House Ethics Committee launches probe into Santos’ campaign

House Ethics Committee launches probe into Santos’ campaign
George Santos celebrating his victory in the state's 3rd Congressional District election. (Photo by Brandon Duffy)

The House Ethics Committee launched a formal investigation into Republican Rep. George Santos last week and will scrutinize his most recent congressional campaign, officials announced.

The committee said in a statement they unanimously voted to establish a subcommittee tasked with investigating aspects of Santos’ most recent bid for the House. The committee will determine if the embattled representative failed to properly disclose information and statements to Congress, engaged in sexual misconduct with someone seeking employment in his D.C. office and violated potential federal conflict of interest laws.

Santos’ official congressional Twitter account said the newly elected representative “is fully cooperating” in the investigation, but the congressman would not comment on the matter. House Speaker Kevin McCarthy last month anticipated the investigation would be launched into Santos and said he expected a myriad of questions surrounding him to be answered.

The ethics probe follows federal and local resolutions calling for Santos to be ousted from his position in Washington. Democratic U.S. Reps. Ritchie Torres, Dan Goldman, Robert Garcia, Becca Balint and Eric Sorensen submitted a resolution to expel Santos from serving in Congress last month.

“Enough is enough: My colleagues and I are introducing legislation to expel George Santos from the United States Congress,” Torres previously tweeted. “If Kevin McCarthy refuses to hold George Santos accountable, then we will.”

Torres and Goldman, both New York Democrats, also filed a complaint against Santos with the House Ethics Committee before the expulsion resolution for allegedly violating the Ethics in Government Act, saying the Republican must be held accountable for deceiving voters and Congress.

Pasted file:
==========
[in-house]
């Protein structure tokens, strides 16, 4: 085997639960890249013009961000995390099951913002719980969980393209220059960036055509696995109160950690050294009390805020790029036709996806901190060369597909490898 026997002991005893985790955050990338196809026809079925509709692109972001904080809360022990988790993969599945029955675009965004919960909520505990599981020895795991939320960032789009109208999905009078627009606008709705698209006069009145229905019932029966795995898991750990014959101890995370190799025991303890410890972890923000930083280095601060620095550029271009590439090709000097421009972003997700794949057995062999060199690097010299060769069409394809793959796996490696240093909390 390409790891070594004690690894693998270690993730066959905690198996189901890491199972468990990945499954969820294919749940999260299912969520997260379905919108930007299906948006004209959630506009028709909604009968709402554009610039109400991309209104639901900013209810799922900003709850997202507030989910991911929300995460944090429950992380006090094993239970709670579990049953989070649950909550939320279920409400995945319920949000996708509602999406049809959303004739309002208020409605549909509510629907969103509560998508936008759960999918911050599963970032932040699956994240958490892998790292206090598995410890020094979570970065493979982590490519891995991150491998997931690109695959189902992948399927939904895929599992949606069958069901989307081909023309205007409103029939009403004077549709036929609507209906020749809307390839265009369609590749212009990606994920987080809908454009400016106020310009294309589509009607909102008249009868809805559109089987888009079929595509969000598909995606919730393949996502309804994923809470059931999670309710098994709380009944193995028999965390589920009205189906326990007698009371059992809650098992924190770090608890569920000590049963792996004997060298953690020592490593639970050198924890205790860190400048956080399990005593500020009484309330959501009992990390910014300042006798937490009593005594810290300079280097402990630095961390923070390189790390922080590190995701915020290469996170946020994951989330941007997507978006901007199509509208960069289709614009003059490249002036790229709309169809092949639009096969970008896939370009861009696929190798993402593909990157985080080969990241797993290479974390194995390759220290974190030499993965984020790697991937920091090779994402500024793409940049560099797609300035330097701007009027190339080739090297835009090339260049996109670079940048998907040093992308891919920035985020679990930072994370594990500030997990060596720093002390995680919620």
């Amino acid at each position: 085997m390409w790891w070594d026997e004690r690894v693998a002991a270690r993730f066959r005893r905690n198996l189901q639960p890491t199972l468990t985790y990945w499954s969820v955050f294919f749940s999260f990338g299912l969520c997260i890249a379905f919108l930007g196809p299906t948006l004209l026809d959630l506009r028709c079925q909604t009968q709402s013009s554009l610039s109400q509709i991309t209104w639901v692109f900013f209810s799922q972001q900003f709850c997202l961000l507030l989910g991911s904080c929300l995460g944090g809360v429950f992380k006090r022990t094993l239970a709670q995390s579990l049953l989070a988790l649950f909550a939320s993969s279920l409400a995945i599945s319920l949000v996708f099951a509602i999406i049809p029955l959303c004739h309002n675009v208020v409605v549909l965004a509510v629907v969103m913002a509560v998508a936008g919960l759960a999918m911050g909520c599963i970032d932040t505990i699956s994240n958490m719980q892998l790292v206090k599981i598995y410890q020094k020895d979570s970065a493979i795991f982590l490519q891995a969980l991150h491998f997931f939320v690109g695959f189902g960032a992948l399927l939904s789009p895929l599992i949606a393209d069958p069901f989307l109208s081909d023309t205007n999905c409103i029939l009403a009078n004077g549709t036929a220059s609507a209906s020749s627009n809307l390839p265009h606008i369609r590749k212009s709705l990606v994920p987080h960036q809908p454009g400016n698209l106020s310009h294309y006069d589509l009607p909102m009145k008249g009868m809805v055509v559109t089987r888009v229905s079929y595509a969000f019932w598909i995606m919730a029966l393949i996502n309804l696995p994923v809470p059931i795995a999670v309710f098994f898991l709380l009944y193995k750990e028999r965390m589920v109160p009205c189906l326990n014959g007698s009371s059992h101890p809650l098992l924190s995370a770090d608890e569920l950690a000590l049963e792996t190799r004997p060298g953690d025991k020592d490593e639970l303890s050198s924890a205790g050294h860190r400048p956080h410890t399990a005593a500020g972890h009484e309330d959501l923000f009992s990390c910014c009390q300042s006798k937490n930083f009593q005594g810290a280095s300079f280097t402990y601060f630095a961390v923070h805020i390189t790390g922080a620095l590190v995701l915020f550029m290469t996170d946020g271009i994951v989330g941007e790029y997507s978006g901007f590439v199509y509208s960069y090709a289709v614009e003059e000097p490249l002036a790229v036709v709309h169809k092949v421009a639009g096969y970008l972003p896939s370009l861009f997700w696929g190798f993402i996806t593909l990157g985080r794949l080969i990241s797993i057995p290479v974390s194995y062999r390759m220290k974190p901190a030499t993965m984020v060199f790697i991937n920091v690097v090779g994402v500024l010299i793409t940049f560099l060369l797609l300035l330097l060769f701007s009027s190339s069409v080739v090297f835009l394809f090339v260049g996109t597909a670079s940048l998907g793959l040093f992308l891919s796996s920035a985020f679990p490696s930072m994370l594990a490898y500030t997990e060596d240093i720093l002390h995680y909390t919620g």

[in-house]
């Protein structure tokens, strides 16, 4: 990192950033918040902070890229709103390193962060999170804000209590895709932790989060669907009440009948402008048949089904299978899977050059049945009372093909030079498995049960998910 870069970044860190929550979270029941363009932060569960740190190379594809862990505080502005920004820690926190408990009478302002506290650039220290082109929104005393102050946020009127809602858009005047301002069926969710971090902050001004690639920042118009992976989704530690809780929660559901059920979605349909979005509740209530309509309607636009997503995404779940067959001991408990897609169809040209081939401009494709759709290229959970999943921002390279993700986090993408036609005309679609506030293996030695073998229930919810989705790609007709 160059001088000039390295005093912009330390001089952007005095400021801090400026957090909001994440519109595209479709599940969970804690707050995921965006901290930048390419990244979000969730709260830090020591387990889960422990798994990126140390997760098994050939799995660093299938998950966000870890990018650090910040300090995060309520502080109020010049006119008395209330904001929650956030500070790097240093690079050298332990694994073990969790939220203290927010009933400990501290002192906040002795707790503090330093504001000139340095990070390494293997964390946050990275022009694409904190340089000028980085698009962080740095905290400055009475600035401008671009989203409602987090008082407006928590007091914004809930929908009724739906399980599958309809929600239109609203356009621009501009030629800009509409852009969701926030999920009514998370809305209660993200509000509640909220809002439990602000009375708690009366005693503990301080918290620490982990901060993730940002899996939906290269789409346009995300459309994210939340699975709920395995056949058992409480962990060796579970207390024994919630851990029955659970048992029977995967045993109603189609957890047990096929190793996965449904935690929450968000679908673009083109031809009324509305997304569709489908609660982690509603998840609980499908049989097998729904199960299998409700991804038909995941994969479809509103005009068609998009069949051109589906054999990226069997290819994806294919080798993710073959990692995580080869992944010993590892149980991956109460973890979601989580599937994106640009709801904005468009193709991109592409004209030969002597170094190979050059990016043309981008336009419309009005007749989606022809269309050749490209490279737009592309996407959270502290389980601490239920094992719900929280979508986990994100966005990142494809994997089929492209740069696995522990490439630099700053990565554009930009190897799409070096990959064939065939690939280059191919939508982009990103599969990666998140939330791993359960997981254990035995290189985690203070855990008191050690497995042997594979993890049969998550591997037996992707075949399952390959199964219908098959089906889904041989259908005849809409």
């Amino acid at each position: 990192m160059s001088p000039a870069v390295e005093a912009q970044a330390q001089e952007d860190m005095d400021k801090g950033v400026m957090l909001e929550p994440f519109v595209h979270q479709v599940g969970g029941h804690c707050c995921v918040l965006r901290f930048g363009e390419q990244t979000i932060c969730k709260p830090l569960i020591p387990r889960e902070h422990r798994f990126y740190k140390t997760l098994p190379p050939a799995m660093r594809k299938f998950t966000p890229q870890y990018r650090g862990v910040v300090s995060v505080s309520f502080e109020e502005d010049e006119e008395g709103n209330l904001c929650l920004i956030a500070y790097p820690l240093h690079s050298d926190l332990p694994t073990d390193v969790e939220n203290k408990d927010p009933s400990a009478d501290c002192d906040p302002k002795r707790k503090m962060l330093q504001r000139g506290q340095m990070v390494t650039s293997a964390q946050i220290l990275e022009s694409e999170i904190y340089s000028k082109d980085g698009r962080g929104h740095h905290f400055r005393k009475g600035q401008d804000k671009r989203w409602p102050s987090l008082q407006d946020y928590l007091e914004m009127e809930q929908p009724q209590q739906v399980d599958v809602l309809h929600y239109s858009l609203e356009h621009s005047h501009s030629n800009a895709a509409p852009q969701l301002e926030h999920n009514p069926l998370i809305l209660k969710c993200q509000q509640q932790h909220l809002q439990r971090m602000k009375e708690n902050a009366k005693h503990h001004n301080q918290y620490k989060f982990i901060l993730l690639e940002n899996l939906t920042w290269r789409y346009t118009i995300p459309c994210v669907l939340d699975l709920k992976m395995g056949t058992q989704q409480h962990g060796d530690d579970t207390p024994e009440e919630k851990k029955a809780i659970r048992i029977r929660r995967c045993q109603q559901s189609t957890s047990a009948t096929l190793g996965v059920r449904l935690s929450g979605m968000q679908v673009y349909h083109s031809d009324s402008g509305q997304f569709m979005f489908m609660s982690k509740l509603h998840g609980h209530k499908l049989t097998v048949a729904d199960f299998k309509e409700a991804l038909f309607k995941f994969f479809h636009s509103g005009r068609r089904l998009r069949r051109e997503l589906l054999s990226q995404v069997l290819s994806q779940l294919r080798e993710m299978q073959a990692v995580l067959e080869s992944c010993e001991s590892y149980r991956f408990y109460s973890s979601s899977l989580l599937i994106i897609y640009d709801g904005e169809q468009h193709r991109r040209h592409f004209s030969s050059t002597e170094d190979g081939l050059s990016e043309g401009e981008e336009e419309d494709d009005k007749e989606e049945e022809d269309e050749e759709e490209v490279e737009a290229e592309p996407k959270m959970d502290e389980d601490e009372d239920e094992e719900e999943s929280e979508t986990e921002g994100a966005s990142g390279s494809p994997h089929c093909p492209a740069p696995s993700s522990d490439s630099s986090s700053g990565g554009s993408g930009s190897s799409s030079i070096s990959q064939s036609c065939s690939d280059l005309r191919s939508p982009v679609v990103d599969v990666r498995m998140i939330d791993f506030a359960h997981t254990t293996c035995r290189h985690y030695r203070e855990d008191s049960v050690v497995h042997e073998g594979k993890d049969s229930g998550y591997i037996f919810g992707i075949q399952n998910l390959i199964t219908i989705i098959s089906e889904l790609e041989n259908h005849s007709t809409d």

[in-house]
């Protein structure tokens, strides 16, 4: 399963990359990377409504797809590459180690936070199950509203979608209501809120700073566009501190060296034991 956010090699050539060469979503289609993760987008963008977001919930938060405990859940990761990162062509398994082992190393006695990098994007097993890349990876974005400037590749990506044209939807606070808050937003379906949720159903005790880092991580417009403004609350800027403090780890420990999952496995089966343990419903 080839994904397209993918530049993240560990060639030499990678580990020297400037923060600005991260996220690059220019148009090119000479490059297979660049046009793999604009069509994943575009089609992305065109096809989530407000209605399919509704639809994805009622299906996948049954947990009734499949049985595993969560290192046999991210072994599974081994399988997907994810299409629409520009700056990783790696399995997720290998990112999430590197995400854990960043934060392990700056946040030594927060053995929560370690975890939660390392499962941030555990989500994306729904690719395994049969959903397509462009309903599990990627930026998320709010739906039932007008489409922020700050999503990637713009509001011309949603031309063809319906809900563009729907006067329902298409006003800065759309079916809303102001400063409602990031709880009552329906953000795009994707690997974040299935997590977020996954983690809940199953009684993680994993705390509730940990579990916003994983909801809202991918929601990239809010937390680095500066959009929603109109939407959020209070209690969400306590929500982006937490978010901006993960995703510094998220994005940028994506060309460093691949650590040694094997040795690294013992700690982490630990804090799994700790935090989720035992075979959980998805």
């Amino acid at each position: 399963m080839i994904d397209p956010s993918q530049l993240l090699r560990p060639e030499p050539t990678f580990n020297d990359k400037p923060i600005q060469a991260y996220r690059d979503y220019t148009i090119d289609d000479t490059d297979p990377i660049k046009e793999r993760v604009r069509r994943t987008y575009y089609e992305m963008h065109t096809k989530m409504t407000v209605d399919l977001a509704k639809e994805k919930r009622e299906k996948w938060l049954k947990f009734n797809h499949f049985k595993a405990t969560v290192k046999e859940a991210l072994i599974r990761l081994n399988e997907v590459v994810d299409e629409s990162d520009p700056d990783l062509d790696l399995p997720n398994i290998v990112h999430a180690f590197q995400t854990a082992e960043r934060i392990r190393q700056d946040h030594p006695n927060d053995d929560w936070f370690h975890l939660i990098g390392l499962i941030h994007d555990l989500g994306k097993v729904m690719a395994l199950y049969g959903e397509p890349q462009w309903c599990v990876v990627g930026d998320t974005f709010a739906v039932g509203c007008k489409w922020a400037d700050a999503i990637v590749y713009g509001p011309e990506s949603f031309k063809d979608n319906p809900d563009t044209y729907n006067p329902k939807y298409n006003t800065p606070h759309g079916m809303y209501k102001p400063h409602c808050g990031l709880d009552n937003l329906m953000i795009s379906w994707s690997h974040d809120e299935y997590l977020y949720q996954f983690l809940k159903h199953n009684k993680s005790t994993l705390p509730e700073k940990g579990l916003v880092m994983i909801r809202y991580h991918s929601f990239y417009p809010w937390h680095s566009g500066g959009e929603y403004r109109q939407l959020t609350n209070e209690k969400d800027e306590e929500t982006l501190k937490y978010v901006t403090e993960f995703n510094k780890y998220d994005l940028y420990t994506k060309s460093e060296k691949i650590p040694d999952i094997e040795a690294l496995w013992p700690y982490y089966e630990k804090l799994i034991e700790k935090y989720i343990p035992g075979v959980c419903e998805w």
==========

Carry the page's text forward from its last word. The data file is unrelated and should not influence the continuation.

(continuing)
The Ethics in Government Act, officials said, was created to “preserve and promote the integrity of public officials and institutions,” which Torres and Goldman said they believe Santos has failed to adhere to. The two described financial reports submitted in 2020 and 2022 as “sparse and perplexing” in the complaint.

A resolution submitted by Town of North Hempstead Democratic Councilwoman Veronica Lurvey that also called for Santos’ expulsion from Congress was passed during a public meeting several weeks ago by a 6-1 vote. North Hempstead Supervisor Jennifer DeSena presented a resolution for Santos to resign, which passed unanimously.

Republican Councilmember David Adhami said he agreed with the general intent of Lurvey’s resolution but disagreed with its verbiage before voting no, saying there’s information included just to trigger people and it was poorly written. 

DeSena motioned to amend the resolution to remove any mention of her name, saying doing so makes it a political and personal attack, which was voted down 4-3 along party lines. The supervisor endorsed Santos during his congressional campaign and has since changed her tune following the unearthing of Santos’ personal, professional and financial track record.

The Campaign Legal Center, a nonprofit organization that aims to advance democracy through the law, questioned the newly elected congressman’s influx of wealth after he reported a salary of $55,000 in 2020, which rose to $750,000 in 2022 and $1 million to $5 million in dividends.

The organization also called the congressman’s $705,000 loan to his campaign into question, claiming he falsified reports on nearly 40 expenditure filings under $200.

The center filed the complaint with the Federal Election Commission and the Public Integrity Section of the U.S. Department of Justice in January.

The FBI is also currently investigating Santos’ role in allegedly scamming a homeless, disabled veteran out of thousands of dollars that would have been used to care for the man’s service dog.

Richard Osthoff said he met Santos, who introduced himself as Anthony Devolder, in 2016 while living in a tent on the side of a New Jersey highway.

Osthoff’s service dog, Sapphire, was suffering from a life-threatening stomach tumor, treatment for which would cost $3,000, the veteran told Patch.

A veterinary technician told Osthoff to use Friends of Pets United, a pet charity headed up by Santos under the Anthony Devolder alias.

Osthoff said he never saw any of the funds after a GoFundMe was set up and subsequently deleted once it got close to hitting the $3,000 goal.

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